After-School All-Stars Angel Tree 2015
Nov 13 – Dec 7 all-day

After-School All-Stars Atlanta will collect presents for families in need this holiday season through its annual Angel Tree project, which begins Nov. 13.

The Angel Tree supports City of Refuge and My Sister’s House, both of which provide transitional housing for homeless women and their children. Most of these children are elementary- or middle school-aged and all of them attend the After-School All-Stars Atlanta program.

To participate, take a name off of the tree in the CEHD lobby (which includes family members’ names, sizes, ages and genders) and purchase, wrap and place names on the gifts. Then, call After-School All-Stars at 404-413-8355 and the staff will pick up the gifts. You can also drop your gifts off at the ASASA office (1042 One Park Place South, Atlanta). All gifts must be picked up or delivered to the ASASA office by Dec. 7.

The project’s goal is for every child and their mother on our list to receive a gift this holiday season. Gifts donated for this project are considered charitable donations, so please retain the receipts if you wish to claim them on your taxes.

For questions, please contact:

Yanna Jones

Lyndsy Greene

Dr. Walt Thompson

Fall 2015 Mini-Mester Classes End
Dec 1 all-day

Fall 2015 Mini-Mester Classes End

Enrollment Services Center: 404-413-2600
In-Person: 227 Sparks Hall

Final Exams for Fall 2015 Mini-Mester II Classes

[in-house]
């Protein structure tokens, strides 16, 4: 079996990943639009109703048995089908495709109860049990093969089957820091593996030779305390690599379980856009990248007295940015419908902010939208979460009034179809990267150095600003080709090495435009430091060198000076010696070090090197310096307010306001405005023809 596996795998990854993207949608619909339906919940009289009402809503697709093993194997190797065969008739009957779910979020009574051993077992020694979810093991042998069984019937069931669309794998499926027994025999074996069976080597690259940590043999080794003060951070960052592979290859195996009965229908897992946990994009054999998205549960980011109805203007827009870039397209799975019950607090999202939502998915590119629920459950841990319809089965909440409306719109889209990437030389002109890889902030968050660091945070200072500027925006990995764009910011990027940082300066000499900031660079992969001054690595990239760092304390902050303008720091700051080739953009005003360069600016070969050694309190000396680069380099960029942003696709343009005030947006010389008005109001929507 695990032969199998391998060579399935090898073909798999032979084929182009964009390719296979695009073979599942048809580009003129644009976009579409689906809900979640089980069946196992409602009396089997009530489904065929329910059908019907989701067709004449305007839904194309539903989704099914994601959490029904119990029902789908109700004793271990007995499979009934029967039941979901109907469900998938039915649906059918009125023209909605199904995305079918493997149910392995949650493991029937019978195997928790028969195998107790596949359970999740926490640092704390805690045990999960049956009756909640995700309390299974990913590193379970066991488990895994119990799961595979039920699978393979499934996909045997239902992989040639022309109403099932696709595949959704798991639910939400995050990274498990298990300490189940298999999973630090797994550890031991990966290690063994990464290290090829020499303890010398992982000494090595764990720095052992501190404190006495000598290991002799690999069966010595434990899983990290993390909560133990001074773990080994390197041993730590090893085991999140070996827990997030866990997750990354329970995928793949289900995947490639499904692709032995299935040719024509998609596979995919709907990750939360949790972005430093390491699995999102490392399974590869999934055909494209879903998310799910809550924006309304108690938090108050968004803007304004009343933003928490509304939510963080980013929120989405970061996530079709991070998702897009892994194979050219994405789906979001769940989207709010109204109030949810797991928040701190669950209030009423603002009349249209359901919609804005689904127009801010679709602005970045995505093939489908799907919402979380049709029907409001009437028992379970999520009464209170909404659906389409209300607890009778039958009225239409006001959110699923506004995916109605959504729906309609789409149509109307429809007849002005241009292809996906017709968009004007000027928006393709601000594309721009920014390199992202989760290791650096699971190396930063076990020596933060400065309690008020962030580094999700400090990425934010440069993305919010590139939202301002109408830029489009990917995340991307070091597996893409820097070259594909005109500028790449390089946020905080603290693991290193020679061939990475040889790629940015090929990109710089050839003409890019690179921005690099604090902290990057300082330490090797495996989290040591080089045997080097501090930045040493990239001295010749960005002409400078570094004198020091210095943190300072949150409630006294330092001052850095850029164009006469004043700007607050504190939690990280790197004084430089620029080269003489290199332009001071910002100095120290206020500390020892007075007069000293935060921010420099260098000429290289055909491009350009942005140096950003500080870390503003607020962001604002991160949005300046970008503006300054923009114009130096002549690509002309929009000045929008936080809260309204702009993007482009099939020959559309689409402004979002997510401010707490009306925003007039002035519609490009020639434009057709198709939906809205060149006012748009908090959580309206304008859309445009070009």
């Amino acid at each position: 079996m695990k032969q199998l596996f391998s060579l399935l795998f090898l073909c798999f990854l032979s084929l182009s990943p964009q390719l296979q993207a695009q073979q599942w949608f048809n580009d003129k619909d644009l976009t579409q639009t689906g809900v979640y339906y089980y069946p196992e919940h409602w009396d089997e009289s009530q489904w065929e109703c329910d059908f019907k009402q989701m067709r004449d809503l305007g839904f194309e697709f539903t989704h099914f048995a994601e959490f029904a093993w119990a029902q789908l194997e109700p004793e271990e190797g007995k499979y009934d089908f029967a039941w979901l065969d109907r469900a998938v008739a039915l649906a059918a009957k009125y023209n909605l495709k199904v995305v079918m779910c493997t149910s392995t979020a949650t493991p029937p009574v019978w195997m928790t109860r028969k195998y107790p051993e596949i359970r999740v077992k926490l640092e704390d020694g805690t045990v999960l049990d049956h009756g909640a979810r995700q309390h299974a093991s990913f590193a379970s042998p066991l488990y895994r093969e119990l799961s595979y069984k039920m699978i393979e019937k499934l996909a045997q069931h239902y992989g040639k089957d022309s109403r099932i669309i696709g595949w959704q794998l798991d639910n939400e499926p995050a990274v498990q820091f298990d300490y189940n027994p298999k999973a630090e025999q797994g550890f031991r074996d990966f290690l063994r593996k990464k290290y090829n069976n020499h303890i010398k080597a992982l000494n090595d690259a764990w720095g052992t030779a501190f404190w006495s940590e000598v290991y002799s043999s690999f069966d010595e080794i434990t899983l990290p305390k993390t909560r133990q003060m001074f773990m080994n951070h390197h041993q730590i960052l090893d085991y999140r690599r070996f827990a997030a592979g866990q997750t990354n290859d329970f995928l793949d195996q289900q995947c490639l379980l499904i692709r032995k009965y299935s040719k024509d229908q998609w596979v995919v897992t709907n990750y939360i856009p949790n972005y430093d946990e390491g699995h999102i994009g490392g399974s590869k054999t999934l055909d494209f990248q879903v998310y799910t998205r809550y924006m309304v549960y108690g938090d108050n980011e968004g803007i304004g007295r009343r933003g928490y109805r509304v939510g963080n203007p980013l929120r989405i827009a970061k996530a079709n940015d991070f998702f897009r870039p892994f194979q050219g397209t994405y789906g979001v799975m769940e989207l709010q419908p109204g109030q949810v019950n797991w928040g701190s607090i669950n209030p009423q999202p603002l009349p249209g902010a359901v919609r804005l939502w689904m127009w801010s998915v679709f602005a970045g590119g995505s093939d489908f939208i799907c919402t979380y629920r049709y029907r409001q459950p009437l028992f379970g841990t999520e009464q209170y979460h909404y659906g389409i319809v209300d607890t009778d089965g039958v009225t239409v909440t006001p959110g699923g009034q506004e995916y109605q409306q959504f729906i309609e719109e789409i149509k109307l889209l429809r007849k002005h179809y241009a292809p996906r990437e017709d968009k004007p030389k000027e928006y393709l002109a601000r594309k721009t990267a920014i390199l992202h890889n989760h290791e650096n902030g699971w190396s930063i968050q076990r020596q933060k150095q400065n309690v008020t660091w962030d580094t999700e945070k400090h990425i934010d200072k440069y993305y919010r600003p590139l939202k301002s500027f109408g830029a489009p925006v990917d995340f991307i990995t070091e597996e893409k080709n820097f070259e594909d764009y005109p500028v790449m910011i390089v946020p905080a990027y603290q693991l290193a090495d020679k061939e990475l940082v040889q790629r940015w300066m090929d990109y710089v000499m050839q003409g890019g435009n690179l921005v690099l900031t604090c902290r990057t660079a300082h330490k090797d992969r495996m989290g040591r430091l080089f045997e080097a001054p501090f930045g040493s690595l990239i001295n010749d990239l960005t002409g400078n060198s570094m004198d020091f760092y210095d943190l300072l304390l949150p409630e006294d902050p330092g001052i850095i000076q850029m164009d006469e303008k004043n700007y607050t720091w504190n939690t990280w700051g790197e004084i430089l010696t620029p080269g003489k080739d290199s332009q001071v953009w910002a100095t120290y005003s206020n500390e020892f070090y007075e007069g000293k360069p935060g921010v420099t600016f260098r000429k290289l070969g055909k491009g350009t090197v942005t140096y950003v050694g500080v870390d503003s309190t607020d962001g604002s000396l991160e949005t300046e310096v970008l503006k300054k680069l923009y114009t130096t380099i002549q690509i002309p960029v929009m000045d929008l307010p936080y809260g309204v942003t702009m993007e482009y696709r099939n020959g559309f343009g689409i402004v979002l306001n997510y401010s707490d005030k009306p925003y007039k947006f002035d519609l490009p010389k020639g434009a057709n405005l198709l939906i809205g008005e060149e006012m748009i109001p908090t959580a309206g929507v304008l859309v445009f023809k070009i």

Dec 2 – Dec 4 all-day

Final Exams for Fall 2015 Mini-Mester II Classes

Enrollment Services Center: 404-413-2600
In-Person: 227 Sparks Hall

Kilgore Music Foundation charity jam session @ Ebrik Coffee Room
Dec 3 @ 12:00 pm – 3:00 pm

The Kilgore Music Foundation is partnering with Zipcar Atlanta to raise money for music education at its charity jam session on Thursday, Dec. 3, 2015, from 12-3 p.m. at Ebrik Coffee Room (16 Park Place N.E., Atlanta).

The charity jam session will feature Ryan Kilgore, saxophonist for Stevie Wonder and founder of the music foundation, which mentors and supports aspiring instrumentalists to become life-long musicians. The music foundation is being incubated at the College of Education and Human Development’s Alonzo A. Crim Center for Urban Educational Excellence.

Donations collected at the jam session will be used to purchase music equipment for Atlanta area schools. Also, $1 of all Zipcar reservations between Dec. 1-15 will be donated to the foundation. Go to, select “Atlanta” and then select “Kilgore Music Foundation.”

Winter Holidays Around the World @ The Rialto at Georgia State University
Dec 3 @ 12:00 pm – 1:30 pm

The Multicultural Center is hosting Winter Holidays Around the World. The event is scheduled for Thursday, December 3, 2015 in Rialto Center for the Arts from 12 p.m. – 1:30 p.m. There will be a reception to follow the main program. There are several major holidays that occur during the winter months including, but not limited to, the following:

Three Kings Day
Lunar New Year
Bodhi Day
Japanese New Year
Las Posadas
Hmong New Year

Language & Literacy Distinguished Lecture Series with Dr. Dorit Aram @ 1199 Urban Life Building
Dec 3 @ 1:00 pm – 2:00 pm

Language & Literacy Initiative

Research on the Challenges of Acquiring Language & Literacy

Distinguished Lecture Series, Fall 2015

Room 1199 — the 11th floor of the Urban Life Building

Thursday, December 3, 2015 — Dr. Dorit Aram, Tel Aviv University — 1199 Urban Life Building, 1:00 p.m. — 2:00 p.m.

To request disability accommodations at these events, please contact Keneé Stephens at 404-413-6344 or with your request. Please provide your name and the event name and date when making your request.